I believe the problem here is too many people misuse the word "quality" when they are trying to talk about their own personal preference, which is not covered under the term "quality". Your first paragraph is spot on, but your second is more like personal taste and perspective than quality.
Example one of my favorite games is Chrono Cross. I love the story and themes used in the game, and understand what the game is trying to convey perfectly. However that does not change the fact that the pacing is objectively bad, despite my personal taste. Certain key parts of the plot are missable, leaving plot holes if you don't follow a specific path or talk to a specific optional NPC. There are giant info dumps at the end of the game that tie everything together, then rip itself apart, and put it back together again with yet another info dump BY OPTIONAL CONVOS right before the final boss. It is a very good plot with a lot to offer, but the delivery of said plot lacks objective quality.
The same applies the other way around as well. Just because I do not like the narrative or what the game is trying to convey, that does not mean it is not objectively well written.
So in summation, quality =/= personal preference in any sense. People just incorrectly use the word "quality" as a blanket term when it is not meant to be used that way. At least that is how I have always seen it.
Your whole essay about CC plot and pacing is highly debatable. I don't find the passing bad, I only find the story confusing (and it's very confusing, I've only fully understand it many years later after reading internet articles) and I agree it's objectively unclear and can end being full of plot wholes for an average gamer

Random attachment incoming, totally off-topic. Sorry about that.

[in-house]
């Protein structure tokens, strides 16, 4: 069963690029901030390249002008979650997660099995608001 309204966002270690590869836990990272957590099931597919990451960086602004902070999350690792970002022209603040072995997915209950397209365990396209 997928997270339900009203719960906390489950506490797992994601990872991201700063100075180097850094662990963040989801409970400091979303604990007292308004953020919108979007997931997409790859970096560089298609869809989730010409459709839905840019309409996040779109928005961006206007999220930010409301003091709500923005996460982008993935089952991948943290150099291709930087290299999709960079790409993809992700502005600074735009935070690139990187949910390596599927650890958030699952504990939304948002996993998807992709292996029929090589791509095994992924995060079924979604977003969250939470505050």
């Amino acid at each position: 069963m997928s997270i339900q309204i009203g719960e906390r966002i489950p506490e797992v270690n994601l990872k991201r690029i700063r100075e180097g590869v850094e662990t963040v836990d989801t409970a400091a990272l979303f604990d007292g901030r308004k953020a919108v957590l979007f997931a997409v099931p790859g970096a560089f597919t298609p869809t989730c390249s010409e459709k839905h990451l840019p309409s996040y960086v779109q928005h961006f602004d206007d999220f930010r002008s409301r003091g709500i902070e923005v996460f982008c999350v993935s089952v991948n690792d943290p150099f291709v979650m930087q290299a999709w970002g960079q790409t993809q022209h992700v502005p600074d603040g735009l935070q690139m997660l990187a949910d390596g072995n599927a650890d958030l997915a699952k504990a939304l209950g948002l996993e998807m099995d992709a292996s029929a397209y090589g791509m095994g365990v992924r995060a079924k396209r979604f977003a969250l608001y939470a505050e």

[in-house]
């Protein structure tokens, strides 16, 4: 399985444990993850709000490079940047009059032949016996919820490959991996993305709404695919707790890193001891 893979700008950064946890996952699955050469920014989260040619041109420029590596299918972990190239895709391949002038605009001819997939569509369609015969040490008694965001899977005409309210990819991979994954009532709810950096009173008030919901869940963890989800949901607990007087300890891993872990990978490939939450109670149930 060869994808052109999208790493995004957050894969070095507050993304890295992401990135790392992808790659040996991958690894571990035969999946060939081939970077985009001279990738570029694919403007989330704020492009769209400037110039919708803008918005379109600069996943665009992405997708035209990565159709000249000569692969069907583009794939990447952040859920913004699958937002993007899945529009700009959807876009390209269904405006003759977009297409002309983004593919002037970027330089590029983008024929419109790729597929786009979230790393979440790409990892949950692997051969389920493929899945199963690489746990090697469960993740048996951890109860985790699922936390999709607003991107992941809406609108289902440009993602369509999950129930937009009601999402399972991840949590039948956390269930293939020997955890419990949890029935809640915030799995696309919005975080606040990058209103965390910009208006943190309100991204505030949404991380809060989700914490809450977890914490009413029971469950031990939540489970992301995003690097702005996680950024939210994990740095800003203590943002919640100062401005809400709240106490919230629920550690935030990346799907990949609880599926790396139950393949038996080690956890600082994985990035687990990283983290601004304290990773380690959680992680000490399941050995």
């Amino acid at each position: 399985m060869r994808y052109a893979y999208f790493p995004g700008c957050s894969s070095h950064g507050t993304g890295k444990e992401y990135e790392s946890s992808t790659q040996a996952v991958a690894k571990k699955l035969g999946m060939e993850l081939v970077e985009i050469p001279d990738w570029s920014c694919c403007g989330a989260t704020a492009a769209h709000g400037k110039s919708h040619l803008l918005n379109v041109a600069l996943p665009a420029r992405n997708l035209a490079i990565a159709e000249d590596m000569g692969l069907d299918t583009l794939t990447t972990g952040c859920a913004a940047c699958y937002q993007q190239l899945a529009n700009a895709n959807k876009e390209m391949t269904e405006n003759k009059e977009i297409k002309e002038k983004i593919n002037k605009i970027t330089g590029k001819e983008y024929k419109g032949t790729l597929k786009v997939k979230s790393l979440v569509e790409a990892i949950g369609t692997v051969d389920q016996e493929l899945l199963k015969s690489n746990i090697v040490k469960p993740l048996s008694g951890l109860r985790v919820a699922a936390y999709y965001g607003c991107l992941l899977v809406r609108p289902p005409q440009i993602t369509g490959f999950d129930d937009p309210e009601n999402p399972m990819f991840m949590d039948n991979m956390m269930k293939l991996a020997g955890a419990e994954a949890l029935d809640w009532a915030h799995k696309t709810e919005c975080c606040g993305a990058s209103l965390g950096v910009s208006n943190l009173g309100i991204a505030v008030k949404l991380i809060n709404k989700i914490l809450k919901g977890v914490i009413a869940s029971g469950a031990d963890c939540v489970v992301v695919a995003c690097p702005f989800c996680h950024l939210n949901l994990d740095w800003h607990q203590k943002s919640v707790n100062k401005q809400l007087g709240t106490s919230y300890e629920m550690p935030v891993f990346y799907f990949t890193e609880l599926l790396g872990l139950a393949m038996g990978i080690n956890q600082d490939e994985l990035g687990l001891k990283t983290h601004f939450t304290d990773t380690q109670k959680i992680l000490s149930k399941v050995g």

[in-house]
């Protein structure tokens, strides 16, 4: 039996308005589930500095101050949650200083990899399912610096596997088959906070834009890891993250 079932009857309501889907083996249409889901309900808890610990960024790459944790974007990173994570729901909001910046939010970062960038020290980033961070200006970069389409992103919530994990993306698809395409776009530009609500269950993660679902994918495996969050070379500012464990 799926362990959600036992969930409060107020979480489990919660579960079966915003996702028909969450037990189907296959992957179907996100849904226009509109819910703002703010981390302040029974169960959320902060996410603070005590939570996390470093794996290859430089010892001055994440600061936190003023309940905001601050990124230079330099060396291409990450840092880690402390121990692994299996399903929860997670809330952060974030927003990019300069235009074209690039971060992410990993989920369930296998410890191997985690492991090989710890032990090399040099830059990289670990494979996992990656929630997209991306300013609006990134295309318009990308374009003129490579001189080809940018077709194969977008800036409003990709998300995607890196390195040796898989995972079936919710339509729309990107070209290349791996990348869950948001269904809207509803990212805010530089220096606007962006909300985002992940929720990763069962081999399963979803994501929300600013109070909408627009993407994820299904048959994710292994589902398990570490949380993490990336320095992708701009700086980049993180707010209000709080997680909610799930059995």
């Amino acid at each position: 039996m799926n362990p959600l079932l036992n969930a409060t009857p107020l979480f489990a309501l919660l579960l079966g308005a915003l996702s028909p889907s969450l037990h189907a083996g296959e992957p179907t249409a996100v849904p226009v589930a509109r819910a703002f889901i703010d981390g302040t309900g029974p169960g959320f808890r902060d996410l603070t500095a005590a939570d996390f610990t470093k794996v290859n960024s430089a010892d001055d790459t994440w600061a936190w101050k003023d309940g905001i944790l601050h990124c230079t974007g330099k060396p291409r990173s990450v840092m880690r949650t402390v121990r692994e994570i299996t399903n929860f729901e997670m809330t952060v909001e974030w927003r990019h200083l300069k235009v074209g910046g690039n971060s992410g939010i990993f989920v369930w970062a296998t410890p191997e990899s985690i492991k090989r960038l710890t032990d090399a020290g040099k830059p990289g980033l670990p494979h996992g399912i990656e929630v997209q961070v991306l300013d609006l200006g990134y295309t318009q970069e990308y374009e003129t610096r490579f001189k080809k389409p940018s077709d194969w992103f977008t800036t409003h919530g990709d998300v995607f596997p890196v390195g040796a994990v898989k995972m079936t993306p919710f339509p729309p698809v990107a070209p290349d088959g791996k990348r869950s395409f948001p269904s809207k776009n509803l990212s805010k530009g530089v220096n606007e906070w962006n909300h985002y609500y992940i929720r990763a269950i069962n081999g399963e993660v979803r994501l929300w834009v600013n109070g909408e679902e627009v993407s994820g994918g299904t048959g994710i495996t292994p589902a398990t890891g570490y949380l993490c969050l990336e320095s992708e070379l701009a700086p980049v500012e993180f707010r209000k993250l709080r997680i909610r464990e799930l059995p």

But still, we can't just ignore all the subjective elements that compose a piece of media like games, because the subjective side is exactly where are the most important key elements of any game. If we start studying about game design, you will see there are very few guidelines of how to make a good game design
Instead that are exemples of why people think games X or Y have a good design and then essays explaining why the author think the game design is good or why such game design worked with a specific demographic of players. This is the subjective nature of video games in making, because the answer will fall into the personal preferences of people who enjoyed the said "well defined" games